Working mostly under radar, Kyrillos hopes close national race sparks NJ …
ROSELLE – He’s not getting much press as he tours plants throughout the state and talks about a beached whale economy and what he would do differently in the way of making it easier for businesses to stay open.
But state Sen. Joe Kyrillos, (R-13), trusts that downbeat times will work politically in his favor. He trusts a competitive national election for the presidency will trickle into the collective bloodstream here in New Jersey and turn a bore snore race that most insiders see as a clear-cut advantage for incumbent U.S. Sen. Bob Menendez, (D-NJ), into a captivating showdown.
“The government must stop imposing regulations and taxes that make it difficult for us to compete,” he said this afternoon on his tour of a local printing plant.
For three years, insiders have dismissed this 2012 GOP challenge of Menendez as a non-starter, arguing that in a blue state like New Jersey, all Menendez has to do is ride Obama’s coattails to victory. But veteran Republican Kyrillos is convinced that Obama has done a sufficiently terrible job to soften up the top of the ticket terrain in N.J.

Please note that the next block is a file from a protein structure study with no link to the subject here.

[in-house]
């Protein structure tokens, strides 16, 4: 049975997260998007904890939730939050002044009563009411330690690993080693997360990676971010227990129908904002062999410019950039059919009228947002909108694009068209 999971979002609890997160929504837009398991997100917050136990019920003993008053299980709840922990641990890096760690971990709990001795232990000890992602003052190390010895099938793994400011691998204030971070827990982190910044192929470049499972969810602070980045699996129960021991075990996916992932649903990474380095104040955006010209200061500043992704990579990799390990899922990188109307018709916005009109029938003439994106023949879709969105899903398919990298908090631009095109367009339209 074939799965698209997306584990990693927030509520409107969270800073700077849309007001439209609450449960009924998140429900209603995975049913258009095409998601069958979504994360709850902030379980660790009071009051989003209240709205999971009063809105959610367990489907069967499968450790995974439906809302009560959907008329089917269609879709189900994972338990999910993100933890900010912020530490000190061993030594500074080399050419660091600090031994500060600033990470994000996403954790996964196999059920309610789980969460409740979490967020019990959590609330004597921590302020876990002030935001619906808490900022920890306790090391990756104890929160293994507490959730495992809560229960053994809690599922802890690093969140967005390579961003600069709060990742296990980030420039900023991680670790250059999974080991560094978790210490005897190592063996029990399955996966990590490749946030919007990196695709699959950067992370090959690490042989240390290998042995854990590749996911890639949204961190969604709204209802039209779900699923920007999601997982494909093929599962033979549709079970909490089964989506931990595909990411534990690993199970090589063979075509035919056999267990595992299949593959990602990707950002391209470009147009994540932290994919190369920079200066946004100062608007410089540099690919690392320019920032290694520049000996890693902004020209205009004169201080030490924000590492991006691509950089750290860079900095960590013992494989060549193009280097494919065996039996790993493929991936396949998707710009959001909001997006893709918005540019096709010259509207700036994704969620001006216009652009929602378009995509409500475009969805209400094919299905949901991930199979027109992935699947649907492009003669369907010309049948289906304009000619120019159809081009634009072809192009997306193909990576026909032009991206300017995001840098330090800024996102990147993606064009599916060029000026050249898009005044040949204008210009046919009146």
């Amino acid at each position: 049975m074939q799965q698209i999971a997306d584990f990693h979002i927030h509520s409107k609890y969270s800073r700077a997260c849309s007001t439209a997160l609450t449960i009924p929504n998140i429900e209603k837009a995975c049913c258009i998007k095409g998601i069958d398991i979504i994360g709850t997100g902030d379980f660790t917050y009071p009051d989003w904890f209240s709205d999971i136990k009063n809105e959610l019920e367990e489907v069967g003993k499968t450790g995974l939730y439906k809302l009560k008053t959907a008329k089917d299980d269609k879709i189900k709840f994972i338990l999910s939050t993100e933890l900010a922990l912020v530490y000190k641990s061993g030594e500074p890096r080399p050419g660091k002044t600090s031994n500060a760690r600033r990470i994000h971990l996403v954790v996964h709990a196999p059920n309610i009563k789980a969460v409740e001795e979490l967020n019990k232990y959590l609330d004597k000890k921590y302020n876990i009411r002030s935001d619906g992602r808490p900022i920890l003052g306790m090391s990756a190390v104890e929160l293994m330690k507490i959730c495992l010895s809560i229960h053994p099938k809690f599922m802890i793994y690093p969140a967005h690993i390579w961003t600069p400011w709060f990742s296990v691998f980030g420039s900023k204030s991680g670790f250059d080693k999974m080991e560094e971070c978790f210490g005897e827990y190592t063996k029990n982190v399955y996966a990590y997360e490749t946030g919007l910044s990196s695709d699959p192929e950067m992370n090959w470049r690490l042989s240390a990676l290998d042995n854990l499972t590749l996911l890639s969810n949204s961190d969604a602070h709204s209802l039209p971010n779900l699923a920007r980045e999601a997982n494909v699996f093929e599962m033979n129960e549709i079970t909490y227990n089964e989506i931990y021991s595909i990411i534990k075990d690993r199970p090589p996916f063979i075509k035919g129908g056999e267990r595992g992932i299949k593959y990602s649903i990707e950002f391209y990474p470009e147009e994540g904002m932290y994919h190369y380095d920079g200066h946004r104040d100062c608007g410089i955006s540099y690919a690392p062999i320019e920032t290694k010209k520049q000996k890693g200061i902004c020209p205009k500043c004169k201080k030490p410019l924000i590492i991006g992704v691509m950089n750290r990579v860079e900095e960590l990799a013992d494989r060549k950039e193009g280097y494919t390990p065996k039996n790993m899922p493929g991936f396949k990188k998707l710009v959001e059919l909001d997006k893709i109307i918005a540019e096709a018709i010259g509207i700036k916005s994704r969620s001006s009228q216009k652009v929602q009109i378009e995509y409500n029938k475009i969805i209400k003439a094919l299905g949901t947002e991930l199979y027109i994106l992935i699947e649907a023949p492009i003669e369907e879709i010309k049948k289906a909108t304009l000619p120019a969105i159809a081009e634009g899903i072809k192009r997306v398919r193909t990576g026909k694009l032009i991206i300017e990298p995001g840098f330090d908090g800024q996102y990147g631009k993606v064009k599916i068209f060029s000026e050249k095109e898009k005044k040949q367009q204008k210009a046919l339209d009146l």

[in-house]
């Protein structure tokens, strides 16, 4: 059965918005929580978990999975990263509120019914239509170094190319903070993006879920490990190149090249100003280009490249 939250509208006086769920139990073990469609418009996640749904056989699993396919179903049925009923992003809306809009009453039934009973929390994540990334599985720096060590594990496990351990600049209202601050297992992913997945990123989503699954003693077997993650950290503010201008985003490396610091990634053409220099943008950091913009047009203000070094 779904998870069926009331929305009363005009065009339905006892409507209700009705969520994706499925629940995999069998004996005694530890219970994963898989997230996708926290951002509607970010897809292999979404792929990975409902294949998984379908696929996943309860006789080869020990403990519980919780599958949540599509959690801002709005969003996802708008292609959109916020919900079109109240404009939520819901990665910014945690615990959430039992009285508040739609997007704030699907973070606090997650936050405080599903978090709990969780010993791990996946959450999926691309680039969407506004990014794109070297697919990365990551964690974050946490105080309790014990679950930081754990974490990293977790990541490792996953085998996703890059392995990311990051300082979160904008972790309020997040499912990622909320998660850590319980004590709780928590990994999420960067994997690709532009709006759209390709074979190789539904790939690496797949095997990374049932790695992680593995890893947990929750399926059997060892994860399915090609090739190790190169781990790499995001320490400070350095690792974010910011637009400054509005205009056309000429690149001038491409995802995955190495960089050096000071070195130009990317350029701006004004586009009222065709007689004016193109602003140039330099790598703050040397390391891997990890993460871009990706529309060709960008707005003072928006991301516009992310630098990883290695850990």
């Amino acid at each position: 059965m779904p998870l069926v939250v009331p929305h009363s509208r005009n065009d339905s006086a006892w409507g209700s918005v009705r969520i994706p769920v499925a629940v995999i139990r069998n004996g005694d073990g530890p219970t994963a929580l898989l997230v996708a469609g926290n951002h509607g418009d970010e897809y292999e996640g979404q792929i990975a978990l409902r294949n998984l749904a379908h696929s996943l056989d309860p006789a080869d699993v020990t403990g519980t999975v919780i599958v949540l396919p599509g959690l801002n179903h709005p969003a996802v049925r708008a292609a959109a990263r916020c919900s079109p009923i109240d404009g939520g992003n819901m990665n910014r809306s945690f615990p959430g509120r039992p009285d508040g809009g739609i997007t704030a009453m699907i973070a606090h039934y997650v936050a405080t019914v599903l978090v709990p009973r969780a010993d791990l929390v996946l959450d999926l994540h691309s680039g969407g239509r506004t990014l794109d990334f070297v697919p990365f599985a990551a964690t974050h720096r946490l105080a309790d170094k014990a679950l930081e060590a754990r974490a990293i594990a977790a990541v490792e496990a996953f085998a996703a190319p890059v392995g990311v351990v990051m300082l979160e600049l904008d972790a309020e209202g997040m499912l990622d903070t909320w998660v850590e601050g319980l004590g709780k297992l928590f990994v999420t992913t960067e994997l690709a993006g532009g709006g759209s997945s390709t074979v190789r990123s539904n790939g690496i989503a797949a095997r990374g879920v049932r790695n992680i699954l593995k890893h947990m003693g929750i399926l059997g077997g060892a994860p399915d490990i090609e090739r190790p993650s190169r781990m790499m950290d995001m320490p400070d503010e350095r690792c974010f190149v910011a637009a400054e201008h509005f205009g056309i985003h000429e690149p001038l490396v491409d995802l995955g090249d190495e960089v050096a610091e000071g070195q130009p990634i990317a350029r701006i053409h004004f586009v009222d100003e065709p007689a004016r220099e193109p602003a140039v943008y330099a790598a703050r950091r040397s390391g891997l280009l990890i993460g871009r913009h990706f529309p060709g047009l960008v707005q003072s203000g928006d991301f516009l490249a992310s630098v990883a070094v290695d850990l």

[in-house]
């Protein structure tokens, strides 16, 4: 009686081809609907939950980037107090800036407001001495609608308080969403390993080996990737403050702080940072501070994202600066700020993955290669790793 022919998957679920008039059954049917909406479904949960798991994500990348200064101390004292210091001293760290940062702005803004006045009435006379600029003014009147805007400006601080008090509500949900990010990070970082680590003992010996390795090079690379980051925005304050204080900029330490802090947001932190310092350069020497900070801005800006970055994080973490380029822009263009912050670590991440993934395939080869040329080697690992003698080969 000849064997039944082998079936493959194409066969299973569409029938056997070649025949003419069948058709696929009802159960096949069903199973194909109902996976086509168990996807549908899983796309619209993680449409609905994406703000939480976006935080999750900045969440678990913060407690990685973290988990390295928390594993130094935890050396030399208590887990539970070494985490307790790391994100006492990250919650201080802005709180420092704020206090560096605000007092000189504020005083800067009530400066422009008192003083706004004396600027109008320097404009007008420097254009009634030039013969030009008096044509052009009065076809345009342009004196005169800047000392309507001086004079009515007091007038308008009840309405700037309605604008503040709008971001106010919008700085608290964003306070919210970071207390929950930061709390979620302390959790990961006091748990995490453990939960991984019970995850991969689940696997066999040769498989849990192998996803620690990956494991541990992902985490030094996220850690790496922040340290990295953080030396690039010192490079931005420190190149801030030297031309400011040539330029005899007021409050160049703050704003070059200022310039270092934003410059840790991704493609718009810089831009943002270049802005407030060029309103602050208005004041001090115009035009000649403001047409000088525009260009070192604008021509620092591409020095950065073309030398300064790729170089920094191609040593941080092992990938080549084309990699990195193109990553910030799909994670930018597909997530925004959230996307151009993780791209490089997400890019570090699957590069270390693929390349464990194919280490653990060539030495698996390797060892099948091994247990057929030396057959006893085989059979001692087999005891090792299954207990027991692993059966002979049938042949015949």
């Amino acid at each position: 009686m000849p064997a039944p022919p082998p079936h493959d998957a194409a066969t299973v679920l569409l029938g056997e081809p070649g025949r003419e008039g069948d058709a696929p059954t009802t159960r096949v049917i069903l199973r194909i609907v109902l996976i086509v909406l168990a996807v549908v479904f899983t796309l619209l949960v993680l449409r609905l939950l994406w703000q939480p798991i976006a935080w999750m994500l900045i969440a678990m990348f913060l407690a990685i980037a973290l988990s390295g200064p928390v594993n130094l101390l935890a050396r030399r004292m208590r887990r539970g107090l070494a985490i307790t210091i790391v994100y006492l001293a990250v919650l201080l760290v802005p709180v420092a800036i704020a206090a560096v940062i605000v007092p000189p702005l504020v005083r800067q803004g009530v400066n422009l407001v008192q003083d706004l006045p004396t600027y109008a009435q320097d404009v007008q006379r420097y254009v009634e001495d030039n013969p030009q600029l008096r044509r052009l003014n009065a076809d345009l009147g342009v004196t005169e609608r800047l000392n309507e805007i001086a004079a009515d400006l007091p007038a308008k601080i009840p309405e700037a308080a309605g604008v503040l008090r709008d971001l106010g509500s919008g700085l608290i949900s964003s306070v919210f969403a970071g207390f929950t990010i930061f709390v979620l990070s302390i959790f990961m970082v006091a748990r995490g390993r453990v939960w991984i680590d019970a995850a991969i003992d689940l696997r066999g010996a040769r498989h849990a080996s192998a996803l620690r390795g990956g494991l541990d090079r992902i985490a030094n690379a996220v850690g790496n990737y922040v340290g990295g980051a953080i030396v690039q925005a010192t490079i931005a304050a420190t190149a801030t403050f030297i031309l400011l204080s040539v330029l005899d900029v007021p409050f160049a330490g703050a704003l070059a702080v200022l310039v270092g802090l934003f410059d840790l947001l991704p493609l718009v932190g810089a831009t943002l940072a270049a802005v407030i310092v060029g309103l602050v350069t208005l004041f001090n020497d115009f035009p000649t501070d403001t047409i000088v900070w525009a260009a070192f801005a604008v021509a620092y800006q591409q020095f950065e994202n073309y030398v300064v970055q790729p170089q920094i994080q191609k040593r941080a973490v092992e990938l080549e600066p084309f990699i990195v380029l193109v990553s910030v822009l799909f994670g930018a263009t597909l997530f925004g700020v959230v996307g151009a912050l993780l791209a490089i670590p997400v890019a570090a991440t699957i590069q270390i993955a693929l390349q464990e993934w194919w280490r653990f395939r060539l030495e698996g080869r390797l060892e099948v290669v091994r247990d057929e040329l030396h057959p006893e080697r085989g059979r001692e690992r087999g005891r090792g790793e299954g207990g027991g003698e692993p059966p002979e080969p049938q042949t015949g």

If the Senate contest doesn’t look action-packed now, he’s ready for it to turn into a dogfight. He sees Menendez as a Hudson County boss born of politics, suckled in government structures and grown plump on the processes of patronage, who knows little or nothing about business and private enterprise.
“That’s why I’ll win,” Kyrillos said, hoping this ongoing montage of handshakes with business owners, techs and workers translates into some kind of traction by the fall. So he keeps driving this circuit, mostly out of range of notepads and pens at this point, and usually out of the penetrating glare of cameras, doing small circle huddle-ups with embattled business owners, many in the manufacturing line.
On this particular afternoon, Kyrillos did a walk-through at Images Inc., a family-run business founded 45 years ago by Janet and Arnold Greebel. Now the grown Greebel children, Aaron and Lisa, run the 25-employee operation with Brian Yeats, which they hope to expand into an adjoining building here at the gnawed edges of the City of
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